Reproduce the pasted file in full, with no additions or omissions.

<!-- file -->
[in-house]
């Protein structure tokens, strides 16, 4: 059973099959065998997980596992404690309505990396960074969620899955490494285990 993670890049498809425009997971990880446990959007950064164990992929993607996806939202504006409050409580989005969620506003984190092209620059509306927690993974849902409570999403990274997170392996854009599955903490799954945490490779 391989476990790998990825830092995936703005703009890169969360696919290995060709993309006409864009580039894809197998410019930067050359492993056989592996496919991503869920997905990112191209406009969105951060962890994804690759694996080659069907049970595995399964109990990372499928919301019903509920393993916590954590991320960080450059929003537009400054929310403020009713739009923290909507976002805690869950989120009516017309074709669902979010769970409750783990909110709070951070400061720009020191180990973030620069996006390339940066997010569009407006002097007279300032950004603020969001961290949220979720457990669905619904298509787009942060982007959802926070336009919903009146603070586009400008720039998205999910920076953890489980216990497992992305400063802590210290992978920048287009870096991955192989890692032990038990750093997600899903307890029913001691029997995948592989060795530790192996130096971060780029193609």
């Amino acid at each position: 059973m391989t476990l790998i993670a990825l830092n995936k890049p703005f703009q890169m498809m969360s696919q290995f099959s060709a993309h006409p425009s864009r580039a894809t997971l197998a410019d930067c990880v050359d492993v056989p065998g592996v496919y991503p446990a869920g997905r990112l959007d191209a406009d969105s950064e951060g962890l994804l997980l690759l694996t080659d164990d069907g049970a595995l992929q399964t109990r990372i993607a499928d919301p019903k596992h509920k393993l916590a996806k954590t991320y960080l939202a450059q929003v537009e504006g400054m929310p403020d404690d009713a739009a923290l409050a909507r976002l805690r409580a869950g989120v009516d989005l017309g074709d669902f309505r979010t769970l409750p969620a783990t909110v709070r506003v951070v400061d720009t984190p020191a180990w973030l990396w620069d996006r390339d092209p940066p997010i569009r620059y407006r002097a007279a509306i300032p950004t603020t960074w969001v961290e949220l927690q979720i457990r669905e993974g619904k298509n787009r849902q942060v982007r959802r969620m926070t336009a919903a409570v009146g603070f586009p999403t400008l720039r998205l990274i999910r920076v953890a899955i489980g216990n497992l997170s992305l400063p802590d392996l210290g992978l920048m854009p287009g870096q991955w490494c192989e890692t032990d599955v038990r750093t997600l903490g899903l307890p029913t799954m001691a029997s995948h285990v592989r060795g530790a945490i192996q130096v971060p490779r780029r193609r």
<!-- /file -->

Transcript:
[in-house]
């Protein structure tokens, strides 16, 4: 059973099959065998997980596992404690309505990396960074969620899955490494285990 993670890049498809425009997971990880446990959007950064164990992929993607996806939202504006409050409580989005969620506003984190092209620059509306927690993974849902409570999403990274997170392996854009599955903490799954945490490779 391989476990790998990825830092995936703005703009890169969360696919290995060709993309006409864009580039894809197998410019930067050359492993056989592996496919991503869920997905990112191209406009969105951060962890994804690759694996080659069907049970595995399964109990990372499928919301019903509920393993916590954590991320960080450059929003537009400054929310403020009713739009923290909507976002805690869950989120009516017309074709669902979010769970409750783990909110709070951070400061720009020191180990973030620069996006390339940066997010569009407006002097007279300032950004603020969001961290949220979720457990669905619904298509787009942060982007959802926070336009919903009146603070586009400008720039998205999910920076953890489980216990497992992305400063802590210290992978920048287009870096991955192989890692032990038990750093997600899903307890029913001691029997995948592989060795530790192996130096971060780029193609």
């Amino acid at each position: 059973m391989t476990l790998i993670a990825l830092n995936k890049p703005f703009q890169m498809m969360s696919q290995f099959s060709a993309h006409p425009s864009r580039a894809t997971l197998a410019d930067c990880v050359d492993v056989p065998g592996v496919y991503p446990a869920g997905r990112l959007d191209a406009d969105s950064e951060g962890l994804l997980l690759l694996t080659d164990d069907g049970a595995l992929q399964t109990r990372i993607a499928d919301p019903k596992h509920k393993l916590a996806k954590t991320y960080l939202a450059q929003v537009e504006g400054m929310p403020d404690d009713a739009a923290l409050a909507r976002l805690r409580a869950g989120v009516d989005l017309g074709d669902f309505r979010t769970l409750p969620a783990t909110v709070r506003v951070v400061d720009t984190p020191a180990w973030l990396w620069d996006r390339d092209p940066p997010i569009r620059y407006r002097a007279a509306i300032p950004t603020t960074w969001v961290e949220l927690q979720i457990r669905e993974g619904k298509n787009r849902q942060v982007r959802r969620m926070t336009a919903a409570v009146g603070f586009p999403t400008l720039r998205l990274i999910r920076v953890a899955i489980g216990n497992l997170s992305l400063p802590d392996l210290g992978l920048m854009p287009g870096q991955w490494c192989e890692t032990d599955v038990r750093t997600l903490g899903l307890p029913t799954m001691a029997s995948h285990v592989r060795g530790a945490i192996q130096v971060p490779r780029r193609r």